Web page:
Articles 120 and 121 of the Geneva Convention III Relative to the Treatment of Prisoners of War set out extensive and complete obligations with respect to recording the identity of those who are combatants in an International Armed Conflict, the cause of death and treatment of remains.
Article 120. The burial or cremation of a prisoner of war shall be preceded by a medical examination of the body with a view to confirming death and enabling a report to be made and, where necessary, establishing identity. The detaining authorities shall ensure that prisoners of war who have died in captivity are honourably buried and that their graves are respected, suitably maintained and marked so as to be found at any time. Bodies may be cremated only for imperative reasons of hygiene, on account of the religion of the deceased or in accordance with his express wish to this effect.
Article 121. Every death or serious injury of a prisoner of war caused or suspected to have been caused by a sentry, another prisoner of war, or any other person, as well as any death the cause of which is unknown, shall be immediately followed by an official enquiry by the Detaining Power. A communication on this subject shall be sent immediately to the Protecting Power. Statements shall be taken from witnesses, especially from those who are prisoners of war, and a report including such statements shall be forwarded to the Protecting Power. If the enquiry indicates the guilt of one or more persons, the Detaining Power shall take all measures for the prosecution of the person or persons responsible.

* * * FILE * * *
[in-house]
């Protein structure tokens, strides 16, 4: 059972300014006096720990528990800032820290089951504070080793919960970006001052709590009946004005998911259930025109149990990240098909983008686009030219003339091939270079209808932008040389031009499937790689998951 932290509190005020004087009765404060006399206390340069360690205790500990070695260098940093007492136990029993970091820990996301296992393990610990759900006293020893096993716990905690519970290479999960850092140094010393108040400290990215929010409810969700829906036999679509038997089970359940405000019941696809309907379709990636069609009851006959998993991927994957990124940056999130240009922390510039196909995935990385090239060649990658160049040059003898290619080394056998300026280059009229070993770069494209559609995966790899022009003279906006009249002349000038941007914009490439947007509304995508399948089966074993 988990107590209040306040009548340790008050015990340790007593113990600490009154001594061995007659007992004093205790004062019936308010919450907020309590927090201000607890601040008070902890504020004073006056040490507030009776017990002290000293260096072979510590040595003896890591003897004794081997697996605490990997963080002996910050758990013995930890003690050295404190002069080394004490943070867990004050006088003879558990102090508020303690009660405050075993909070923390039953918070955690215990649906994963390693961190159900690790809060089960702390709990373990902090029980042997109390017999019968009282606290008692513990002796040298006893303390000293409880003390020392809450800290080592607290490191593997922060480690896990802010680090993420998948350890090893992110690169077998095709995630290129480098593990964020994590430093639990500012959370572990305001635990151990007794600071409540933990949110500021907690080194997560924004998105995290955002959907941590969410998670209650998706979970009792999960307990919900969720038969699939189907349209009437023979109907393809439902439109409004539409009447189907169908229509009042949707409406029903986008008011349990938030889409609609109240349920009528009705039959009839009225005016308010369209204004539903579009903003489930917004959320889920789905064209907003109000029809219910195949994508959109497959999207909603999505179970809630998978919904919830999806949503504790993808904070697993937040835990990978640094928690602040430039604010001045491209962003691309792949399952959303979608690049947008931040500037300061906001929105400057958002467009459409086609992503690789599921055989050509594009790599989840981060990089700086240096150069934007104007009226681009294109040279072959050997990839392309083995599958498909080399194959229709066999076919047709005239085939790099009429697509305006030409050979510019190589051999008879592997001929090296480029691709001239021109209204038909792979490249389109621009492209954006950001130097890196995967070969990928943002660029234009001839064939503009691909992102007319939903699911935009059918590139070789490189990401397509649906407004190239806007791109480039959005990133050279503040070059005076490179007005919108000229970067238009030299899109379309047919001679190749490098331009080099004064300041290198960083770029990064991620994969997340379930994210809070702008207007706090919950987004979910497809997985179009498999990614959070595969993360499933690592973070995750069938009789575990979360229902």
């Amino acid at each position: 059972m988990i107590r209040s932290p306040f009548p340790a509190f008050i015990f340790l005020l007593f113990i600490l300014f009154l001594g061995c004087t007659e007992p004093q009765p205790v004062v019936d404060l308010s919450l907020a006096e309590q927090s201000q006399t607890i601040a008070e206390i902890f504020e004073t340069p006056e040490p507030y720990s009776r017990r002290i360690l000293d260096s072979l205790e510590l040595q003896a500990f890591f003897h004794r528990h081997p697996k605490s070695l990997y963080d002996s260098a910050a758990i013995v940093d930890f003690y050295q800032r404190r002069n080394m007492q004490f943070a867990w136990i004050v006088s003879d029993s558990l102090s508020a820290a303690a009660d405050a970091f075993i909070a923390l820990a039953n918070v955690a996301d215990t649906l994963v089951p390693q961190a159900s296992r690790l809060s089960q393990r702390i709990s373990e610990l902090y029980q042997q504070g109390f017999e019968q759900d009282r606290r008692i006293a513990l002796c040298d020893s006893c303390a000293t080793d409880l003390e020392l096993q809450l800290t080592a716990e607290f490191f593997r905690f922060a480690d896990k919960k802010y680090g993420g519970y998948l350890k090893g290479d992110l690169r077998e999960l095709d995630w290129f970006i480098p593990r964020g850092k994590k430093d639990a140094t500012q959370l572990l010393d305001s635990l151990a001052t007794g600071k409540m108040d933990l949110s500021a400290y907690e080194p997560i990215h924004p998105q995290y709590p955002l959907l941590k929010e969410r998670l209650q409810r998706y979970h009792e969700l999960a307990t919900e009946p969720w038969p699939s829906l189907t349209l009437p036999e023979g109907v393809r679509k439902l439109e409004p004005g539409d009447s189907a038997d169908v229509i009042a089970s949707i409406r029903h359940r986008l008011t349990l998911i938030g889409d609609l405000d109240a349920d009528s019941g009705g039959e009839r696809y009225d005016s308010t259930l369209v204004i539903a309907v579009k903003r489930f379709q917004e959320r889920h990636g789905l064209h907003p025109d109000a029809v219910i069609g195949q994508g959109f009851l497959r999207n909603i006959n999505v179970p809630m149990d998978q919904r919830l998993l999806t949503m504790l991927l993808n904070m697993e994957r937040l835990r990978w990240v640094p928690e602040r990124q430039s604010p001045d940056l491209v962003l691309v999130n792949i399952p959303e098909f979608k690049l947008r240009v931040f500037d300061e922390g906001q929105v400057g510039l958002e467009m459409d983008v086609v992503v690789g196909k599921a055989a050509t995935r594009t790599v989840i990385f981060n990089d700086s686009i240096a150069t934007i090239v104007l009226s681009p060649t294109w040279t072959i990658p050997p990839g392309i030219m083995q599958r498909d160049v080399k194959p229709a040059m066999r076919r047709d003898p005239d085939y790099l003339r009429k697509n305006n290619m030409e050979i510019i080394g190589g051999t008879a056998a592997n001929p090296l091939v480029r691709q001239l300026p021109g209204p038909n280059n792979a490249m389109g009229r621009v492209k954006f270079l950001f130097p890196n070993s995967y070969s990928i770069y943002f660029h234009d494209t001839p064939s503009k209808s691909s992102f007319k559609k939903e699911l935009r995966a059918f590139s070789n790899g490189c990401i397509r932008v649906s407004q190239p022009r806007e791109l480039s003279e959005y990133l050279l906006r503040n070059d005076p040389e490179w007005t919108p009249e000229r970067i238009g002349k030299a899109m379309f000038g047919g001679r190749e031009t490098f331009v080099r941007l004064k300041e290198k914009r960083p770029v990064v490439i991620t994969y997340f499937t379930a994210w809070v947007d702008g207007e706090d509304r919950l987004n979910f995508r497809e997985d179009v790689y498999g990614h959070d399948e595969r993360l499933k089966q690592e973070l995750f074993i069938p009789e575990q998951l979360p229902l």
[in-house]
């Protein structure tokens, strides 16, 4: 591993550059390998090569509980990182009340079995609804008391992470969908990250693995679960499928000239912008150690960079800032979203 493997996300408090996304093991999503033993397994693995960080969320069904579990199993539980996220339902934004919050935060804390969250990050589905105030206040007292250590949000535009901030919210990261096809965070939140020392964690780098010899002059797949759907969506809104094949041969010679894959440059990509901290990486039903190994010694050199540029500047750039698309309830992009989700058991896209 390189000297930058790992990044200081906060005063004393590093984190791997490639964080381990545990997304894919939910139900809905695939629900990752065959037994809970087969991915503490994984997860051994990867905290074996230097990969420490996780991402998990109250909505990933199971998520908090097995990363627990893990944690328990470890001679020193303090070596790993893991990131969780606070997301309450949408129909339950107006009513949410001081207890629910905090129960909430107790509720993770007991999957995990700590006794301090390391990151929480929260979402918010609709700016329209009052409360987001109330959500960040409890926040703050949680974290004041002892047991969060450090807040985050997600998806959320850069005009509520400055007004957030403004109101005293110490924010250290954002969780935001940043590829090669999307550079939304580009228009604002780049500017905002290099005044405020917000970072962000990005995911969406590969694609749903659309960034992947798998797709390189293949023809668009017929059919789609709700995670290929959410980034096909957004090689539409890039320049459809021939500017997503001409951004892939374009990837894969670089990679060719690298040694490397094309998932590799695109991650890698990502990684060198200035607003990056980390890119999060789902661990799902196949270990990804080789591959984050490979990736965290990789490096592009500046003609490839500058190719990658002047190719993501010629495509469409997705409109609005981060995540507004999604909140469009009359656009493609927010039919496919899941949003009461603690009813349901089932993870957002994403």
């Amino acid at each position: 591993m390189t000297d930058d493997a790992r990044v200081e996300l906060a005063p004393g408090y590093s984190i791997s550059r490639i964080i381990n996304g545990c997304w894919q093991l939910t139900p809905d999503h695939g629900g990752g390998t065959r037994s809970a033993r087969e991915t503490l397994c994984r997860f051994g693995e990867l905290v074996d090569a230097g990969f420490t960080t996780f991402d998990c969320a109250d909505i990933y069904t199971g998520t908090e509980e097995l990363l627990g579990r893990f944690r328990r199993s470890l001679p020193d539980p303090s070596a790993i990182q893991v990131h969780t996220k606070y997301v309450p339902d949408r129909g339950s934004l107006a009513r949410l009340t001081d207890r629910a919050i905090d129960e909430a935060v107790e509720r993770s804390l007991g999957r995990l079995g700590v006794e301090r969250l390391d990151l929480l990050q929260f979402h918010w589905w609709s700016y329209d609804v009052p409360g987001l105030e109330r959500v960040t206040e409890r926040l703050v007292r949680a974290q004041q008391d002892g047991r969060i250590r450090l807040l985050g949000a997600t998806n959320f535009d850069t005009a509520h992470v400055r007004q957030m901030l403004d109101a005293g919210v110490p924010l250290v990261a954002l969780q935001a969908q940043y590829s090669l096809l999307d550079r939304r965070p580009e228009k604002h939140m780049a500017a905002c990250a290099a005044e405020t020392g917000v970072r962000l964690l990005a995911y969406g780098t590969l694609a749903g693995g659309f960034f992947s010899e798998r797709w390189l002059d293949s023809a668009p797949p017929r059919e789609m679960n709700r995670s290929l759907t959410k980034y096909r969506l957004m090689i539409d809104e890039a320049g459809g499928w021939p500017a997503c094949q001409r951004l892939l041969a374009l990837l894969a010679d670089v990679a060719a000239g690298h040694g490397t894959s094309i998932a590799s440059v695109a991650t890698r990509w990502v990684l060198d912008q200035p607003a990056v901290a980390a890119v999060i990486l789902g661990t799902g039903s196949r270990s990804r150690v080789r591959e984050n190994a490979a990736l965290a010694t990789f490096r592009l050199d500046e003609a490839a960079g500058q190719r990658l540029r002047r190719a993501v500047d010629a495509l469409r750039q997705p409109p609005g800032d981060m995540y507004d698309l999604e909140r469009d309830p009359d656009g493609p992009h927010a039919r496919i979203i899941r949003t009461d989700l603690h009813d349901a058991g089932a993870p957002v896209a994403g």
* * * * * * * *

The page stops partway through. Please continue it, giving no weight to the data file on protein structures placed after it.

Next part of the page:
DISCUSSION PAPER: THE LEGAL OBLIGATION TO RECORD CIVILIAN CASUALTIES OF ARMED CONFLICT, pp. 7-8